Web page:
Guided Trips

FISHING REPORT AND SYNOPSIS: 10/17/2017

Fishing is excellent in the Great Smoky Mountains National Park now. We have had a couple of shots of rain the last week and a half which has helped keep the streams flowing strong for this time of year. The cool overnight temperatures will get the brown and brook trout seriously thinking about spawning. Please be careful this time of year and avoid walking on fine sand and gravel in riffles and tailouts. Leave the spawning trout alone so they can do their thing. When you find brook or brown trout that aren't spawning, they are aggressive and looking to feed. Recent guide trips on brook trout waters have been anywhere from good to excellent. Streams with rainbows and browns have been excellent as well. There are good numbers of fish to be caught in the Park right now!

A variety of bugs have been hatching lately. On cloudy days, Blue-winged Olives have hatched along with some other small mayflies. Various caddis, including the Great Autumn Brown Sedges (often referred to as October Caddis by locals) are hatching and provide a nice bite for the trout. Little Black stoneflies are hatching as well. Fish are eating both dry fly and nymph imitations and even still hitting some terrestrials. Don't forget your beetle, ant, and inchworm fly box. A Parachute Adams or Yellow or Orange Stimulator should work well for a dry fly. Smaller bead head Pheasant Tail nymphs should work as a dropper. Caddis pupa are also catching a lot of fish as are stonefly nymphs.

On the Caney Fork, things have been tough lately. The river has been running warmer than is normal this time of year because of heavy generation earlier this year and also with a stain due to the sluice gate operations. Work has been underway to install vented turbines on the generators and they have been working to try and tweak them to improve dissolved oxygen. One day, we were floating and they were checking the DO and found it at 1.5 ppm. If I remember correctly, the minimum target is 6 ppm. Obviously 1.5 is way too low. Trout were sitting along the banks and in back eddies gasping for oxygen. Hopefully all of this won't have too much of a long term effect on the fishery, but needless to say, things are a bit difficult as of right now. Cooler weather should help. Once the lake turns over, oxygen and clarity will improve quickly.

The Clinch River has been fishing well if you can hit it on low water days. Small nymphs and midges will get the job done here.

Smallmouth bass are about done for the year, but we will be back out on the musky streams again soon looking for the toothy critters. This is tough fishing, but the rewards can be sizable.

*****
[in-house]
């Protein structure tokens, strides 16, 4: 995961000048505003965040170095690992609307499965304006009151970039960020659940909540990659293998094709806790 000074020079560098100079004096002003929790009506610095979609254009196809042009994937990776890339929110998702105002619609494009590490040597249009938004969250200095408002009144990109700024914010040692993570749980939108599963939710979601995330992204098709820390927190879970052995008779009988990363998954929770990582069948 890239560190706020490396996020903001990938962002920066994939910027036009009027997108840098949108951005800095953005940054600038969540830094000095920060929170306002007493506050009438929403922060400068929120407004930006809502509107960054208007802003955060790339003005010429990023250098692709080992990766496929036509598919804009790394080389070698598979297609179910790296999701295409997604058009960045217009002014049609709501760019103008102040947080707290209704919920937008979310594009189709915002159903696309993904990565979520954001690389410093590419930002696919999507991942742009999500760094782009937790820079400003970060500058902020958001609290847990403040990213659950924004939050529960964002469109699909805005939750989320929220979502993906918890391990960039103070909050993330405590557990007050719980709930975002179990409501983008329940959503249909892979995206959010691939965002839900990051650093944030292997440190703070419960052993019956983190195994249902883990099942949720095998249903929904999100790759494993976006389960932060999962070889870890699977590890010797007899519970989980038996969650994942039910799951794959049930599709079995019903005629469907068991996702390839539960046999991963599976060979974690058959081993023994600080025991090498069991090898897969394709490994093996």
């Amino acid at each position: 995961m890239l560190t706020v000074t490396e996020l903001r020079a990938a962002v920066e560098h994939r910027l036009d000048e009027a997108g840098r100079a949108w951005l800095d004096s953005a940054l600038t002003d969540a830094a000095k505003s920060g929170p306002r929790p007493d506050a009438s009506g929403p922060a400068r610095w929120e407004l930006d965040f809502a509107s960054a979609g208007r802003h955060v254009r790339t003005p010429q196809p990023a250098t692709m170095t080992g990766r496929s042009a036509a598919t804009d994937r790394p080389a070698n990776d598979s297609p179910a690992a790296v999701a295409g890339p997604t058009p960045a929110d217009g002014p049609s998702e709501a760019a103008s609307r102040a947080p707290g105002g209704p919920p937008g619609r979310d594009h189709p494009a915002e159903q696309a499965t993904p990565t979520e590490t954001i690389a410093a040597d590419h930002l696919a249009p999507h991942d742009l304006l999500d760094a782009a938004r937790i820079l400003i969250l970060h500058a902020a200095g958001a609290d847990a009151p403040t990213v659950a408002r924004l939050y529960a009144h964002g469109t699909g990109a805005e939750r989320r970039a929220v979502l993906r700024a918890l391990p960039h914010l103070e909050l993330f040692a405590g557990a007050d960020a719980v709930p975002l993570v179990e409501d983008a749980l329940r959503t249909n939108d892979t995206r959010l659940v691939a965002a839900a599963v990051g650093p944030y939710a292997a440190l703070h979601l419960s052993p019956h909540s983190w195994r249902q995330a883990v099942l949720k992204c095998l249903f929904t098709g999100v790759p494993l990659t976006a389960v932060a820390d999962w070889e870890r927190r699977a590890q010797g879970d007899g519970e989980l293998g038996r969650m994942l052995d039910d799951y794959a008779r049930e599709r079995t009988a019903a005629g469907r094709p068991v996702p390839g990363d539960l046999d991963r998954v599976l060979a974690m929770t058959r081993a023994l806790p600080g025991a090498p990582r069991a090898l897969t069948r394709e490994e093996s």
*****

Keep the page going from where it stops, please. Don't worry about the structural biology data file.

Photo of the Month: Night Time Hog

Photo of the Month: Night Time Hog

Wednesday, May 06, 2009

Remembering Trips Past

Today, as I was thinking about my upcoming trip or trips, my thoughts turned to past trips to places like Colorado and Yellowstone. Some of my favorite memories have no photographic documentation unfortunately. Of course, it seems like having a camera around is the surest way to NOT have a memorable experience. Still, I've been fortunate enough to get many of my memorable moments documented. The large brown on the Taylor that was sipping PMD spinners at sunset, the day of catching big rainbows on the Gunnison, elk in Rocky Mountain National Park, and buffalo in Yellowstone. All of these together form some of my favorite memories of fishing trips past.

While thinking about past trips, I started looking back at some of my favorite pictures from past years. Here are a few examples of why I love to travel "out west:"

(All pictures not labeled as "David Knapp Photography" are by Trevor Smart)








3 comments:

  1. Hey David! I really enjoy your photos, both old and new, and am looking forward to seeing the ones you take on your upcoming adventure. I spent the summers of my youth (the 50's & 60's) in MT and WY, but at that time cameras were not something you took fishing with you. But believe it or not...we did have pen & paper! Just last week I discovered a musty old journal that I had hidden away, and in reading it re-dicovered a truth about fishermen. We do tend to exagerate a bit. Seems that I didn't catch quite as many as I thought, nor were they as big as I remembered. Oh well, it was fun reading it anyway.
    Alan

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  2. Love the photos that you take they are truly beautiful and I really enjoy reading your blog, you really have a beautiful place there. Some nice catches as well.

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  3. Those are some great looking fish and some wonderful sounding memories. It's no wonder we are addicted to the sport. Great post.

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